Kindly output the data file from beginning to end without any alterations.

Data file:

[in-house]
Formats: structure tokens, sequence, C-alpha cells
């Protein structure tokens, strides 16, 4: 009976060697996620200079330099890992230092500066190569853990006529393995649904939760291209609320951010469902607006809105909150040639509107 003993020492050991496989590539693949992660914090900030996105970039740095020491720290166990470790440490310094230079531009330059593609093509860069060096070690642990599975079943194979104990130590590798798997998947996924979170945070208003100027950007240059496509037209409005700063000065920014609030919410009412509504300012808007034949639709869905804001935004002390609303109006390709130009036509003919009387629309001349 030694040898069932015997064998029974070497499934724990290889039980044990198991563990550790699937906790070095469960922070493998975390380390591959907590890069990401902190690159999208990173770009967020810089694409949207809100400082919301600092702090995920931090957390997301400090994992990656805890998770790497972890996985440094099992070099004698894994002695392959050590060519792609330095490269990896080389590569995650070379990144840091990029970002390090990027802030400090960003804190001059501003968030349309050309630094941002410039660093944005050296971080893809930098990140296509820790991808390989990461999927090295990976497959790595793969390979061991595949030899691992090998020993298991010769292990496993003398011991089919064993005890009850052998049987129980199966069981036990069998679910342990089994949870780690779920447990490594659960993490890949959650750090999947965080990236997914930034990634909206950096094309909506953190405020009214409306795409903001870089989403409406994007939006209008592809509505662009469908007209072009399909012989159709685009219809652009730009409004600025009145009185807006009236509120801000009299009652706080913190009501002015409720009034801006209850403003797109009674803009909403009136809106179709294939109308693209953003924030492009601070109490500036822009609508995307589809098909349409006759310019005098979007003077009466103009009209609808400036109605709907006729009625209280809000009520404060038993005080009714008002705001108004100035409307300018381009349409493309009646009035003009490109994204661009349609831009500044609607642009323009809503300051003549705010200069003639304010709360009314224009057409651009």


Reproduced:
[in-house]
Formats: structure tokens, sequence, C-alpha cells
């Protein structure tokens, strides 16, 4: 009976060697996620200079330099890992230092500066190569853990006529393995649904939760291209609320951010469902607006809105909150040639509107 003993020492050991496989590539693949992660914090900030996105970039740095020491720290166990470790440490310094230079531009330059593609093509860069060096070690642990599975079943194979104990130590590798798997998947996924979170945070208003100027950007240059496509037209409005700063000065920014609030919410009412509504300012808007034949639709869905804001935004002390609303109006390709130009036509003919009387629309001349 030694040898069932015997064998029974070497499934724990290889039980044990198991563990550790699937906790070095469960922070493998975390380390591959907590890069990401902190690159999208990173770009967020810089694409949207809100400082919301600092702090995920931090957390997301400090994992990656805890998770790497972890996985440094099992070099004698894994002695392959050590060519792609330095490269990896080389590569995650070379990144840091990029970002390090990027802030400090960003804190001059501003968030349309050309630094941002410039660093944005050296971080893809930098990140296509820790991808390989990461999927090295990976497959790595793969390979061991595949030899691992090998020993298991010769292990496993003398011991089919064993005890009850052998049987129980199966069981036990069998679910342990089994949870780690779920447990490594659960993490890949959650750090999947965080990236997914930034990634909206950096094309909506953190405020009214409306795409903001870089989403409406994007939006209008592809509505662009469908007209072009399909012989159709685009219809652009730009409004600025009145009185807006009236509120801000009299009652706080913190009501002015409720009034801006209850403003797109009674803009909403009136809106179709294939109308693209953003924030492009601070109490500036822009609508995307589809098909349409006759310019005098979007003077009466103009009209609808400036109605709907006729009625209280809000009520404060038993005080009714008002705001108004100035409307300018381009349409493309009646009035003009490109994204661009349609831009500044609607642009323009809503300051003549705010200069003639304010709360009314224009057409651009």